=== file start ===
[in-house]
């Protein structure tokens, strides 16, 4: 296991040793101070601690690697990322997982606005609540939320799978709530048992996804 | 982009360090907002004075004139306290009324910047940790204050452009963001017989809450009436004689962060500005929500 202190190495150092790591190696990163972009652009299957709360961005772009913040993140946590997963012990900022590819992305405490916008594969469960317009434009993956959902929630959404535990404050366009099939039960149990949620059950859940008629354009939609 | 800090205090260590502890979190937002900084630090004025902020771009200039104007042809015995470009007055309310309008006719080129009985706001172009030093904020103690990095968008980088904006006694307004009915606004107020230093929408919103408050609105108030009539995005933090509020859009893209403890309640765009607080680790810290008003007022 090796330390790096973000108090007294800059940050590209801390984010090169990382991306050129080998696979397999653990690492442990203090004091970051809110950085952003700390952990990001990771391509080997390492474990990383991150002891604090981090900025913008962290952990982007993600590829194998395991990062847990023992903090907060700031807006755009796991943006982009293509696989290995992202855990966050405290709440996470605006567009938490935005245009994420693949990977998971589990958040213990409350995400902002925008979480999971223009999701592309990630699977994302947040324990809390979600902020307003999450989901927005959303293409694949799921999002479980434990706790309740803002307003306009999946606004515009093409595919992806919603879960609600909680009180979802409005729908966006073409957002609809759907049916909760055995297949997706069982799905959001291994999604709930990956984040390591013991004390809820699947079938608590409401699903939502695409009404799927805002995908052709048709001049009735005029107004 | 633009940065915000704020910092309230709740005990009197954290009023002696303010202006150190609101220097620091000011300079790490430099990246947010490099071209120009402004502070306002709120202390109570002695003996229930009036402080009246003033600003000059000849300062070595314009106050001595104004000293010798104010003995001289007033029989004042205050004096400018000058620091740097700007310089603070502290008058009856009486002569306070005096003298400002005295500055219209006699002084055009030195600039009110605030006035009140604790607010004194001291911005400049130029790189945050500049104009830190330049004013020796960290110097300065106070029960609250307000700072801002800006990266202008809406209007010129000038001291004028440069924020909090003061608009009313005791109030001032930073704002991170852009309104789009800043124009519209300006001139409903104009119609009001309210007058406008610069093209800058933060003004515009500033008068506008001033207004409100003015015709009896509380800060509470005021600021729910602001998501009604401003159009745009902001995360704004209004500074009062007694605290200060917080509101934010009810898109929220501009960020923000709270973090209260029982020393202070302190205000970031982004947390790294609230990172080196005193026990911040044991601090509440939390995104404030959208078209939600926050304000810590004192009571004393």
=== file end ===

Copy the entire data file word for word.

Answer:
[in-house]
């Protein structure tokens, strides 16, 4: 296991040793101070601690690697990322997982606005609540939320799978709530048992996804 | 982009360090907002004075004139306290009324910047940790204050452009963001017989809450009436004689962060500005929500 202190190495150092790591190696990163972009652009299957709360961005772009913040993140946590997963012990900022590819992305405490916008594969469960317009434009993956959902929630959404535990404050366009099939039960149990949620059950859940008629354009939609 | 800090205090260590502890979190937002900084630090004025902020771009200039104007042809015995470009007055309310309008006719080129009985706001172009030093904020103690990095968008980088904006006694307004009915606004107020230093929408919103408050609105108030009539995005933090509020859009893209403890309640765009607080680790810290008003007022 090796330390790096973000108090007294800059940050590209801390984010090169990382991306050129080998696979397999653990690492442990203090004091970051809110950085952003700390952990990001990771391509080997390492474990990383991150002891604090981090900025913008962290952990982007993600590829194998395991990062847990023992903090907060700031807006755009796991943006982009293509696989290995992202855990966050405290709440996470605006567009938490935005245009994420693949990977998971589990958040213990409350995400902002925008979480999971223009999701592309990630699977994302947040324990809390979600902020307003999450989901927005959303293409694949799921999002479980434990706790309740803002307003306009999946606004515009093409595919992806919603879960609600909680009180979802409005729908966006073409957002609809759907049916909760055995297949997706069982799905959001291994999604709930990956984040390591013991004390809820699947079938608590409401699903939502695409009404799927805002995908052709048709001049009735005029107004 | 633009940065915000704020910092309230709740005990009197954290009023002696303010202006150190609101220097620091000011300079790490430099990246947010490099071209120009402004502070306002709120202390109570002695003996229930009036402080009246003033600003000059000849300062070595314009106050001595104004000293010798104010003995001289007033029989004042205050004096400018000058620091740097700007310089603070502290008058009856009486002569306070005096003298400002005295500055219209006699002084055009030195600039009110605030006035009140604790607010004194001291911005400049130029790189945050500049104009830190330049004013020796960290110097300065106070029960609250307000700072801002800006990266202008809406209007010129000038001291004028440069924020909090003061608009009313005791109030001032930073704002991170852009309104789009800043124009519209300006001139409903104009119609009001309210007058406008610069093209800058933060003004515009500033008068506008001033207004409100003015015709009896509380800060509470005021600021729910602001998501009604401003159009745009902001995360704004209004500074009062007694605290200060917080509101934010009810898109929220501009960020923000709270973090209260029982020393202070302190205000970031982004947390790294609230990172080196005193026990911040044991601090509440939390995104404030959208078209939600926050304000810590004192009571004393």